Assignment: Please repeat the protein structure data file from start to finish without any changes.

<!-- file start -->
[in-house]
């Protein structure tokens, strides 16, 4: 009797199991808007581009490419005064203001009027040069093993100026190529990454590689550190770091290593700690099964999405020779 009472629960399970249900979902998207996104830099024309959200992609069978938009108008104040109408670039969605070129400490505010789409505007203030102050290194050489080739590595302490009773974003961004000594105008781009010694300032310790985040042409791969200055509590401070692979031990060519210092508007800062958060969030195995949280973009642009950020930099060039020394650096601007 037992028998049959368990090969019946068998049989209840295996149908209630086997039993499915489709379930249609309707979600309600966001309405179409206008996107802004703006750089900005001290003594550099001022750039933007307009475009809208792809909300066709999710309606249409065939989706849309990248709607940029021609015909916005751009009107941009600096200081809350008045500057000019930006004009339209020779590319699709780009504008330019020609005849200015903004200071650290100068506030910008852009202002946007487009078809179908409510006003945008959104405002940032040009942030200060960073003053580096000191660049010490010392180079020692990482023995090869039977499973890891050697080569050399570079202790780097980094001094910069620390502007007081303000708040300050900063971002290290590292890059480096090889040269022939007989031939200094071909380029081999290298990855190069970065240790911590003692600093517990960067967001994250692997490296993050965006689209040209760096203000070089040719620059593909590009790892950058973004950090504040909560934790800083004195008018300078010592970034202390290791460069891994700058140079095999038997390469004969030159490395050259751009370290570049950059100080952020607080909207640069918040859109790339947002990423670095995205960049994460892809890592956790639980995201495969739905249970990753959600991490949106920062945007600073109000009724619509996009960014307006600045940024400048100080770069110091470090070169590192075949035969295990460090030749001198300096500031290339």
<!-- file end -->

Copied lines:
[in-house]
């Protein structure tokens, strides 16, 4: 009797199991808007581009490419005064203001009027040069093993100026190529990454590689550190770091290593700690099964999405020779 009472629960399970249900979902998207996104830099024309959200992609069978938009108008104040109408670039969605070129400490505010789409505007203030102050290194050489080739590595302490009773974003961004000594105008781009010694300032310790985040042409791969200055509590401070692979031990060519210092508007800062958060969030195995949280973009642009950020930099060039020394650096601007 037992028998049959368990090969019946068998049989209840295996149908209630086997039993499915489709379930249609309707979600309600966001309405179409206008996107802004703006750089900005001290003594550099001022750039933007307009475009809208792809909300066709999710309606249409065939989706849309990248709607940029021609015909916005751009009107941009600096200081809350008045500057000019930006004009339209020779590319699709780009504008330019020609005849200015903004200071650290100068506030910008852009202002946007487009078809179908409510006003945008959104405002940032040009942030200060960073003053580096000191660049010490010392180079020692990482023995090869039977499973890891050697080569050399570079202790780097980094001094910069620390502007007081303000708040300050900063971002290290590292890059480096090889040269022939007989031939200094071909380029081999290298990855190069970065240790911590003692600093517990960067967001994250692997490296993050965006689209040209760096203000070089040719620059593909590009790892950058973004950090504040909560934790800083004195008018300078010592970034202390290791460069891994700058140079095999038997390469004969030159490395050259751009370290570049950059100080952020607080909207640069918040859109790339947002990423670095995205960049994460892809890592956790639980995201495969739905249970990753959600991490949106920062945007600073109000009724619509996009960014307006600045940024400048100080770069110091470090070169590192075949035969295990460090030749001198300096500031290339």